Witches versus warlocks — but who will triumph in court?
A self-proclaimed “witch priestess” is taking a famous warlock to court over accusations of harassment.
Lori Sforza (pictured top left) — who owns a witchcraft shop in Salam, Massachusetts — has accused Christian Day (pictured top right), the “world’s best-known warlock”, of harassing her over a period of three years and is seeking court protection against him.
Forty-five-year-old Day, a former advertising executive who has referred to himself as the “Howard Stern of witchcraft”, is alleged to have repeatedly called 75-year-old Sforza late at night swearing at her. In addition, Sforza — who also goes by the business name Lori Bruno — claims Day made malicious posts about her on social media.
Attorney Fiore Porreca, who is representing Sforza, says that his client is “being abused, intimidated and harassed.”
The pair have a colourful history together. Sforza, who claims to be a descendent of Italian witches, and Day, the brains behind Salam’s Festival of the Dead, were once in business together in witchcraft-tourism-hotspot Salam.
They hit the headlines back in 2011, when they reportedly cast spells on actor Charlie Sheen after he called himself a “Vatican assassin warlock” during a TV interview.
The terms of the order filed by Sforza have not been released by the court, but it is understood that she has applied for court-ordered protection.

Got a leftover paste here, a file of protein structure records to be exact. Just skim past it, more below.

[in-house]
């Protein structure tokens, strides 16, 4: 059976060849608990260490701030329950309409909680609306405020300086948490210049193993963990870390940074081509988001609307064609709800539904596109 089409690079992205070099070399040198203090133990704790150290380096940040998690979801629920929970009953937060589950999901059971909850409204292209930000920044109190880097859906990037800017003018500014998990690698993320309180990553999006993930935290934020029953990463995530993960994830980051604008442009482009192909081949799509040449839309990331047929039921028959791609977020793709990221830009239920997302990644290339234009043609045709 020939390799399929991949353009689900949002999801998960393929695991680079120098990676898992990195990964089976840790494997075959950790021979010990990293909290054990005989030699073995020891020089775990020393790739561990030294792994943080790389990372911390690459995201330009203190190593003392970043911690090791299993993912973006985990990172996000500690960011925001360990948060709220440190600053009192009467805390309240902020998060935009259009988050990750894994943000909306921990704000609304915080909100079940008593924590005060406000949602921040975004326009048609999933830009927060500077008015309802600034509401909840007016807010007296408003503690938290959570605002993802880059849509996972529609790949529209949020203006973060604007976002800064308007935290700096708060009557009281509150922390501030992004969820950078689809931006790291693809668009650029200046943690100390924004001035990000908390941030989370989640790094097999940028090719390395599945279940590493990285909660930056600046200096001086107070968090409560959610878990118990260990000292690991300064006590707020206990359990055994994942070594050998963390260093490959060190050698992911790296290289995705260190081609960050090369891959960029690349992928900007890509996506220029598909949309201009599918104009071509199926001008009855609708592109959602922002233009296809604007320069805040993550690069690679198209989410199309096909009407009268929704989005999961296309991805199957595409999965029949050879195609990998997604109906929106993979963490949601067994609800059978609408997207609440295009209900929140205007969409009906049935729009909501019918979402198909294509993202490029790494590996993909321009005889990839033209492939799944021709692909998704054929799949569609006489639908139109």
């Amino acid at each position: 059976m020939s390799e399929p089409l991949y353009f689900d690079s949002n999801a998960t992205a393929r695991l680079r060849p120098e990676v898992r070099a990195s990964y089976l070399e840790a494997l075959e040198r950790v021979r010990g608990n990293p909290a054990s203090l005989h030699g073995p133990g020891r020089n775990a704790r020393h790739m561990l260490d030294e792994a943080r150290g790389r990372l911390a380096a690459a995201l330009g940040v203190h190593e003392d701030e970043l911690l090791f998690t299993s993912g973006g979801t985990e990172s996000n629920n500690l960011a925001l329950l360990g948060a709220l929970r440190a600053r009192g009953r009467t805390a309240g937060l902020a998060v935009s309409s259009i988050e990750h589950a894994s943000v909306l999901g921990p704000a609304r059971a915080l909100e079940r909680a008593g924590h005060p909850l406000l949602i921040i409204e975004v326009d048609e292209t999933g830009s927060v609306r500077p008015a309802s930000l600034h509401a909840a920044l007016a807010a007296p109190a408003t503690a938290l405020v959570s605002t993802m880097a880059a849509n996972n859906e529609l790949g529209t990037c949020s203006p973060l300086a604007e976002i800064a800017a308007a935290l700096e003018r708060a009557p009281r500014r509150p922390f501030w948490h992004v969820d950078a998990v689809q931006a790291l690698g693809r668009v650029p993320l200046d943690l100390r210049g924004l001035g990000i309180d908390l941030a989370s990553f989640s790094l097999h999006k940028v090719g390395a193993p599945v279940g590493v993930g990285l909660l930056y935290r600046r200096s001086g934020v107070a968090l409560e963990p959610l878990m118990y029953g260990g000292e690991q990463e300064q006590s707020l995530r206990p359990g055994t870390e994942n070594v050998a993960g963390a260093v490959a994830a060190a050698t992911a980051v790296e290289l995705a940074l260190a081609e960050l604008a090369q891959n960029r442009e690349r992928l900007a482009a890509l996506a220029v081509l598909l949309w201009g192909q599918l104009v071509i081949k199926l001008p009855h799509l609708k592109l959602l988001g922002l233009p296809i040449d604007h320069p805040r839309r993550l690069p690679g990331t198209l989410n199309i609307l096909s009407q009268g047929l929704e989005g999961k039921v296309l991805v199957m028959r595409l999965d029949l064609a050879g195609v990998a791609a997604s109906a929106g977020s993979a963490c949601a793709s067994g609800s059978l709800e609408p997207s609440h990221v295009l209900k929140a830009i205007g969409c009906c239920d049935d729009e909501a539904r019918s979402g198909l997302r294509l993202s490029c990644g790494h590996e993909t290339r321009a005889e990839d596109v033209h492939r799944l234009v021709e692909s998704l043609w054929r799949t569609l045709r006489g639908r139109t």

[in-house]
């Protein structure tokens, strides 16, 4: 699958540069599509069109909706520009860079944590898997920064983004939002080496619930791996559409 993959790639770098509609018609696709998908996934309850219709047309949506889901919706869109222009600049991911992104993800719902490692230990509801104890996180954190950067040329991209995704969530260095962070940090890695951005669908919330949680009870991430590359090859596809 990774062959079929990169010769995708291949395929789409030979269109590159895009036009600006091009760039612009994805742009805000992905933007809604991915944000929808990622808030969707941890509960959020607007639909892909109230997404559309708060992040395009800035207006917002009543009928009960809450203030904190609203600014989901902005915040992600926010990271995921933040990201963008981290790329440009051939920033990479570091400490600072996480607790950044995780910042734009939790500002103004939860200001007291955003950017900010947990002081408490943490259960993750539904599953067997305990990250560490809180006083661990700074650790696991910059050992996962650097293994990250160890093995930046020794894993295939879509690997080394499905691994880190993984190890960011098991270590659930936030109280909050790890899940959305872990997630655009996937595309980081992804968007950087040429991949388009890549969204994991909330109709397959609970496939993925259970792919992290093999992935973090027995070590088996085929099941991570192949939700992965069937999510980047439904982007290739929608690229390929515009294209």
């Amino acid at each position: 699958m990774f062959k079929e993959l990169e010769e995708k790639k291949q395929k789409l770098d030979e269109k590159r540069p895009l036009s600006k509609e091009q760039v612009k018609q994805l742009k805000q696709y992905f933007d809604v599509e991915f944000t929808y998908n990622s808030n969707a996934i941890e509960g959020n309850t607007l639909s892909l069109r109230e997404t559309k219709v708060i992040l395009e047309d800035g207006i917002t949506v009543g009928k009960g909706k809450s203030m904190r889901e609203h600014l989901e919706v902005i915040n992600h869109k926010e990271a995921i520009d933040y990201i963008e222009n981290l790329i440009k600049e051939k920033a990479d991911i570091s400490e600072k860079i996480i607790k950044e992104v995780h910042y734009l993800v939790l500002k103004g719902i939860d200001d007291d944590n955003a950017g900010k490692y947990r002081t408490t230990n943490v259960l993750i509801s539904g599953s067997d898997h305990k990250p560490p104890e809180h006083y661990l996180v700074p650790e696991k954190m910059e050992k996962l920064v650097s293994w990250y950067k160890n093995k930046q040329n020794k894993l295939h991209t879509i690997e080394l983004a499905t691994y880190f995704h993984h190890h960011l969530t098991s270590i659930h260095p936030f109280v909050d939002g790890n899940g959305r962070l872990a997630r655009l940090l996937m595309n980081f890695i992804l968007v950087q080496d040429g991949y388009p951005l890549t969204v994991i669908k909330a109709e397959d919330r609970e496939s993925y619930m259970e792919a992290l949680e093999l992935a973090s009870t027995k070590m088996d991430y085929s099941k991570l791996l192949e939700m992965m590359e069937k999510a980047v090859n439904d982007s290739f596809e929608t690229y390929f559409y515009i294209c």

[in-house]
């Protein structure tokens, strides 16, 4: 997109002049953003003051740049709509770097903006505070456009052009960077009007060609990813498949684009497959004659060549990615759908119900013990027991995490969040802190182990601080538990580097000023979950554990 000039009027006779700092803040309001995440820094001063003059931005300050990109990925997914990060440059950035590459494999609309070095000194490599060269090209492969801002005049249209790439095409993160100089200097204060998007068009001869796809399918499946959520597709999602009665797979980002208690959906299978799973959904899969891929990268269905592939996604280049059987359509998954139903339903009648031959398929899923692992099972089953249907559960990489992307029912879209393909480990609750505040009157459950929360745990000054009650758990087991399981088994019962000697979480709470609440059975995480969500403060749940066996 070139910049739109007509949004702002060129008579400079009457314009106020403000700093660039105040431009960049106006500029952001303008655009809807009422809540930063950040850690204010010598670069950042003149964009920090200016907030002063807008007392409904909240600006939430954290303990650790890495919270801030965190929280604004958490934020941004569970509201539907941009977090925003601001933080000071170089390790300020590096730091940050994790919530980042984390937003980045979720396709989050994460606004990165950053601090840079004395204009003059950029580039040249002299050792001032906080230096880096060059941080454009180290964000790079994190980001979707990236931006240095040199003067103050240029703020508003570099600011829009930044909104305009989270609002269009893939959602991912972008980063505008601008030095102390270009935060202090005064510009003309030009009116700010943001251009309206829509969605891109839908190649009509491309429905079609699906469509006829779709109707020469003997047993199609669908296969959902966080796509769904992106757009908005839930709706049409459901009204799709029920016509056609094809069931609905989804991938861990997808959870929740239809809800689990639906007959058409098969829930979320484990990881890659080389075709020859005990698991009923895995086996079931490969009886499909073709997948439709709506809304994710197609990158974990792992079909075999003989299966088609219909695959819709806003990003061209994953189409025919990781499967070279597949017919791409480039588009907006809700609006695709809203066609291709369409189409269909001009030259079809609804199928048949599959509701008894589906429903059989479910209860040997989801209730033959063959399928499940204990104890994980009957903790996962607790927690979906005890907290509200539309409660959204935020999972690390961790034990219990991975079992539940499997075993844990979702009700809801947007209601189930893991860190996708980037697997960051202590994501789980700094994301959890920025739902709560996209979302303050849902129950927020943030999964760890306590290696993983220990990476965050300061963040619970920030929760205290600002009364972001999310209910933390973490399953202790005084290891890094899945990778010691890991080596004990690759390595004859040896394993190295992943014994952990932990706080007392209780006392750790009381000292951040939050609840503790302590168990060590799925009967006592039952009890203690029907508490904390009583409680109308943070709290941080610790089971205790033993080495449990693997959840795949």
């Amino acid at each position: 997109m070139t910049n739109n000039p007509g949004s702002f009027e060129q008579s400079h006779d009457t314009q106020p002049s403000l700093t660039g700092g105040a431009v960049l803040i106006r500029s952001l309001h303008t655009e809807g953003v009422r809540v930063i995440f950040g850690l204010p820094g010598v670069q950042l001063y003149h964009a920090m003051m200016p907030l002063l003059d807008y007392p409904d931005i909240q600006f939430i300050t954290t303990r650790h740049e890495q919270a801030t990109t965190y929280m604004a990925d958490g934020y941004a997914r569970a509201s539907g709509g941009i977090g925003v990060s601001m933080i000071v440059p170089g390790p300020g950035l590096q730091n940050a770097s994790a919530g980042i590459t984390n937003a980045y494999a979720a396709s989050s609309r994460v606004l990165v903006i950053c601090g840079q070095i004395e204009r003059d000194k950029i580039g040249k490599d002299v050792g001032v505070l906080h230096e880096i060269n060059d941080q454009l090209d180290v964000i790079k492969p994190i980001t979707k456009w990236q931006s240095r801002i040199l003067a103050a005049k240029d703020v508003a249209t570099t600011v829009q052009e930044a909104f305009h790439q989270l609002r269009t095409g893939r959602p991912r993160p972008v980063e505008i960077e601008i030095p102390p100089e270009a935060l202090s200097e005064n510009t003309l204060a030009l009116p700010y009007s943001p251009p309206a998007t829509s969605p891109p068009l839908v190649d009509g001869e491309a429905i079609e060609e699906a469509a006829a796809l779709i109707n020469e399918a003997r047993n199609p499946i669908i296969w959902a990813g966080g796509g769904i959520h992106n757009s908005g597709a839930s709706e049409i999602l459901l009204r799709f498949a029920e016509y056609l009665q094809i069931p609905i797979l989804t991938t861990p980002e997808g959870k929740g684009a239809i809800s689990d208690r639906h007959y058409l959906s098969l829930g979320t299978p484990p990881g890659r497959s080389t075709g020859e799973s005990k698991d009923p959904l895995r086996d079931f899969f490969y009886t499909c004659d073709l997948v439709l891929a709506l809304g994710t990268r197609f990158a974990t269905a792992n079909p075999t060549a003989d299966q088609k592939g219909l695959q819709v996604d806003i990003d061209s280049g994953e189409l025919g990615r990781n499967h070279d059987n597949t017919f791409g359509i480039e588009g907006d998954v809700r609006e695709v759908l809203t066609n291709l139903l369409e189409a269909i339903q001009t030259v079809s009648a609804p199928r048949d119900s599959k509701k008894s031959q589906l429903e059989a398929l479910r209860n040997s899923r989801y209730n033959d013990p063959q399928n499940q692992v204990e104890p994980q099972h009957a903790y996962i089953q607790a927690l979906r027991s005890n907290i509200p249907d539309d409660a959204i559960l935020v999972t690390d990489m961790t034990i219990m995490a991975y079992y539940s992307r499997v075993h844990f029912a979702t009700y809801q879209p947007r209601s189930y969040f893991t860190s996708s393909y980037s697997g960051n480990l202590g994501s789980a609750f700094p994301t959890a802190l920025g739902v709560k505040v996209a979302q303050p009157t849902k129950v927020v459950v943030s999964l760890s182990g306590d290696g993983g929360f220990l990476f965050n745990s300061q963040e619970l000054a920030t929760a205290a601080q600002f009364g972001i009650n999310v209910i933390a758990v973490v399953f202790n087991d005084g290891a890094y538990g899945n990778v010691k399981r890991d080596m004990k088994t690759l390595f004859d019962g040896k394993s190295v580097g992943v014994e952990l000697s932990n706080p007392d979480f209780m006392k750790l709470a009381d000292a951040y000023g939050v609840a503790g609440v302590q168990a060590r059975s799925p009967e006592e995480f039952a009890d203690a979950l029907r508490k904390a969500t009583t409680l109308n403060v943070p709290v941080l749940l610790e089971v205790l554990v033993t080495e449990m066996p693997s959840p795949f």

The two will fight it out in court today.
Update — 10:15am, 29 October 2015
Sforza has been triumphant in her harassment claim against warlock Day.
Sforza became emotional at yesterday’s hearing as she described to Salem district court the devastating impact that Day’s actions had on her life. She recalled that she had lost sleep over the harassment, feared for her store, and felt frightened that she would be physically attacked. Talking about her need for protection, she said “I can see into my own future. That’s why I’m here today”.
The self-proclaimed “witch priestess” recalled that she and Day had once had a close, mother-son-like relationship, until he turned on her three years ago. She alleged that he began making crude phone calls to her and posting messages on Facebook wishing her to die.
Records show that this is the third time that Day has been taken to court over harassment allegations. In 2002, Day pleaded guilty to the criminal harassment of a third party, with whom he is now good friends, and was sentenced to probation. In 2011, a civil harassment order was issued against Day after another man accused Day of threatening him.
Day’s lawyer, Paul Moraski, described the dispute between his client and Sforza as a simple falling out, but Judge Robert Brennan was dismayed by the number of early morning phone calls made to Sforza. He issued a civil court order preventing Day from harassing her.
When judgment was given, Day — who did not give evidence at the hearing — is reported to have stormed out of the courtroom, after saying “on everything that is holy I did not make those calls”.
Brennan described the date of the hearing, three days before Halloween, as a scheduling coincidence.